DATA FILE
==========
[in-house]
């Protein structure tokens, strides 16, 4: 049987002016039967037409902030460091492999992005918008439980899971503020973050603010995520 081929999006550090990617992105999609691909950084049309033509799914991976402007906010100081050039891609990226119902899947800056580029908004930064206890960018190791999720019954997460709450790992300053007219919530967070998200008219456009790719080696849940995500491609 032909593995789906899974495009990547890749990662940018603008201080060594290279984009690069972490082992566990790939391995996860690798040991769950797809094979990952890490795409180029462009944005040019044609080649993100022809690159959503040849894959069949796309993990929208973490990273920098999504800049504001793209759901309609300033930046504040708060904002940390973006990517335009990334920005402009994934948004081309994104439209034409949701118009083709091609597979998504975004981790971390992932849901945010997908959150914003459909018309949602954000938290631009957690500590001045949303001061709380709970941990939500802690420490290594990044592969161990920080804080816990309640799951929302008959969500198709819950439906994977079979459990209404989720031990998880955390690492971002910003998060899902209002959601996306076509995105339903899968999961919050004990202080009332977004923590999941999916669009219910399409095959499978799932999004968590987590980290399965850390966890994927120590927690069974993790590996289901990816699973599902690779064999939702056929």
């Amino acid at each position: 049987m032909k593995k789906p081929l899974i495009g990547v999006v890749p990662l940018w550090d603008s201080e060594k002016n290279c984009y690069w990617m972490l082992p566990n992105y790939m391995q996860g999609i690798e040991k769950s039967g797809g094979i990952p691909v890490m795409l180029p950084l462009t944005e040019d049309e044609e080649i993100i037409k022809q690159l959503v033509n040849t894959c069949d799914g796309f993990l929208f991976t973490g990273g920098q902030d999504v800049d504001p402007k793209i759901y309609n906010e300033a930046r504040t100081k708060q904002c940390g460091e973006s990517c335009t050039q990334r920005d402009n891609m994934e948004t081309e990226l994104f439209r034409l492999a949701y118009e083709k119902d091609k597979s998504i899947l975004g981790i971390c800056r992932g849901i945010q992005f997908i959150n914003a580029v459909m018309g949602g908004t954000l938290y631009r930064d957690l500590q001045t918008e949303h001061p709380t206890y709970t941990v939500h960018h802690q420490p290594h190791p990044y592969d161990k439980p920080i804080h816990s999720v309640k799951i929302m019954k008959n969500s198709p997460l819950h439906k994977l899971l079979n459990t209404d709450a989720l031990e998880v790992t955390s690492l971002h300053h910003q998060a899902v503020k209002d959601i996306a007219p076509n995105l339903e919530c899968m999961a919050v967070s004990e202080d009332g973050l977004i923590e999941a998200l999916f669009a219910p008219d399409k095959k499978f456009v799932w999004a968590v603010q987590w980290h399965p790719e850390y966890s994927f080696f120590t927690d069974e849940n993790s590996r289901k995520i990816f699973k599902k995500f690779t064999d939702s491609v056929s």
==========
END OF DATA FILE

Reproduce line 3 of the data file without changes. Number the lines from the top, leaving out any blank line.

């Amino acid at each position: 049987m032909k593995k789906p081929l899974i495009g990547v999006v890749p990662l940018w550090d603008s201080e060594k002016n290279c984009y690069w990617m972490l082992p566990n992105y790939m391995q996860g999609i690798e040991k769950s039967g797809g094979i990952p691909v890490m795409l180029p950084l462009t944005e040019d049309e044609e080649i993100i037409k022809q690159l959503v033509n040849t894959c069949d799914g796309f993990l929208f991976t973490g990273g920098q902030d999504v800049d504001p402007k793209i759901y309609n906010e300033a930046r504040t100081k708060q904002c940390g460091e973006s990517c335009t050039q990334r920005d402009n891609m994934e948004t081309e990226l994104f439209r034409l492999a949701y118009e083709k119902d091609k597979s998504i899947l975004g981790i971390c800056r992932g849901i945010q992005f997908i959150n914003a580029v459909m018309g949602g908004t954000l938290y631009r930064d957690l500590q001045t918008e949303h001061p709380t206890y709970t941990v939500h960018h802690q420490p290594h190791p990044y592969d161990k439980p920080i804080h816990s999720v309640k799951i929302m019954k008959n969500s198709p997460l819950h439906k994977l899971l079979n459990t209404d709450a989720l031990e998880v790992t955390s690492l971002h300053h910003q998060a899902v503020k209002d959601i996306a007219p076509n995105l339903e919530c899968m999961a919050v967070s004990e202080d009332g973050l977004i923590e999941a998200l999916f669009a219910p008219d399409k095959k499978f456009v799932w999004a968590v603010q987590w980290h399965p790719e850390y966890s994927f080696f120590t927690d069974e849940n993790s590996r289901k995520i990816f699973k599902k995500f690779t064999d939702s491609v056929s």